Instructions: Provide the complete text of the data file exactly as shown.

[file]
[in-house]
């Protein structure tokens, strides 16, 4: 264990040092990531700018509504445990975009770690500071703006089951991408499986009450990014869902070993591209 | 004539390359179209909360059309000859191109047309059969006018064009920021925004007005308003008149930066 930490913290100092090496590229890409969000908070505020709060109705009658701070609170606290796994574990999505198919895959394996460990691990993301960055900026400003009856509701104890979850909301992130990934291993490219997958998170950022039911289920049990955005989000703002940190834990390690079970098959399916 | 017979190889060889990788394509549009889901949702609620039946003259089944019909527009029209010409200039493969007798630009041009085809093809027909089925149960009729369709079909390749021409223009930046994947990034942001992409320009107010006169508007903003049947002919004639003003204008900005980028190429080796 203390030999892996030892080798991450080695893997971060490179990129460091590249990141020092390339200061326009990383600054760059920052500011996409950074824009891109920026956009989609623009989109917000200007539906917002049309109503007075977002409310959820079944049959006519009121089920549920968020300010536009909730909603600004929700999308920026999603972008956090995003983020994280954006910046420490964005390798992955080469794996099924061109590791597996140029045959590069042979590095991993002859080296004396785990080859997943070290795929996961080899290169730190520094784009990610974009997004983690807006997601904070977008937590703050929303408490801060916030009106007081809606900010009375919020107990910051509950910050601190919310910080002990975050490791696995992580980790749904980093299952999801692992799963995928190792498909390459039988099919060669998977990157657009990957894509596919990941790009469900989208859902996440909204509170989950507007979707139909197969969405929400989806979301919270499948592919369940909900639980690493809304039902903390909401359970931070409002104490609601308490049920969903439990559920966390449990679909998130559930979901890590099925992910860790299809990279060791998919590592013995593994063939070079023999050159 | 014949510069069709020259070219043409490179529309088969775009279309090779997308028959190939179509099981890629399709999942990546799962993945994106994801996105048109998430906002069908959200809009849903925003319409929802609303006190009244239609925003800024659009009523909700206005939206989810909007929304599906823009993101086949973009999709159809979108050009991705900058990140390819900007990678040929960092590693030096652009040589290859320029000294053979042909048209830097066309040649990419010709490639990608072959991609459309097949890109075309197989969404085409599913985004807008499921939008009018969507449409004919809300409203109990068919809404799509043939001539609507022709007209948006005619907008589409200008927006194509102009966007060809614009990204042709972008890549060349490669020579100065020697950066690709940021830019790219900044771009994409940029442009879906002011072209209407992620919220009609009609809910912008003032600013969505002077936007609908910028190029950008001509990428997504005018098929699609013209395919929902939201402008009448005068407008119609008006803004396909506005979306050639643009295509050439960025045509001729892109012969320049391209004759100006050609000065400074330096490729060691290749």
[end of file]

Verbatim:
[in-house]
């Protein structure tokens, strides 16, 4: 264990040092990531700018509504445990975009770690500071703006089951991408499986009450990014869902070993591209 | 004539390359179209909360059309000859191109047309059969006018064009920021925004007005308003008149930066 930490913290100092090496590229890409969000908070505020709060109705009658701070609170606290796994574990999505198919895959394996460990691990993301960055900026400003009856509701104890979850909301992130990934291993490219997958998170950022039911289920049990955005989000703002940190834990390690079970098959399916 | 017979190889060889990788394509549009889901949702609620039946003259089944019909527009029209010409200039493969007798630009041009085809093809027909089925149960009729369709079909390749021409223009930046994947990034942001992409320009107010006169508007903003049947002919004639003003204008900005980028190429080796 203390030999892996030892080798991450080695893997971060490179990129460091590249990141020092390339200061326009990383600054760059920052500011996409950074824009891109920026956009989609623009989109917000200007539906917002049309109503007075977002409310959820079944049959006519009121089920549920968020300010536009909730909603600004929700999308920026999603972008956090995003983020994280954006910046420490964005390798992955080469794996099924061109590791597996140029045959590069042979590095991993002859080296004396785990080859997943070290795929996961080899290169730190520094784009990610974009997004983690807006997601904070977008937590703050929303408490801060916030009106007081809606900010009375919020107990910051509950910050601190919310910080002990975050490791696995992580980790749904980093299952999801692992799963995928190792498909390459039988099919060669998977990157657009990957894509596919990941790009469900989208859902996440909204509170989950507007979707139909197969969405929400989806979301919270499948592919369940909900639980690493809304039902903390909401359970931070409002104490609601308490049920969903439990559920966390449990679909998130559930979901890590099925992910860790299809990279060791998919590592013995593994063939070079023999050159 | 014949510069069709020259070219043409490179529309088969775009279309090779997308028959190939179509099981890629399709999942990546799962993945994106994801996105048109998430906002069908959200809009849903925003319409929802609303006190009244239609925003800024659009009523909700206005939206989810909007929304599906823009993101086949973009999709159809979108050009991705900058990140390819900007990678040929960092590693030096652009040589290859320029000294053979042909048209830097066309040649990419010709490639990608072959991609459309097949890109075309197989969404085409599913985004807008499921939008009018969507449409004919809300409203109990068919809404799509043939001539609507022709007209948006005619907008589409200008927006194509102009966007060809614009990204042709972008890549060349490669020579100065020697950066690709940021830019790219900044771009994409940029442009879906002011072209209407992620919220009609009609809910912008003032600013969505002077936007609908910028190029950008001509990428997504005018098929699609013209395919929902939201402008009448005068407008119609008006803004396909506005979306050639643009295509050439960025045509001729892109012969320049391209004759100006050609000065400074330096490729060691290749």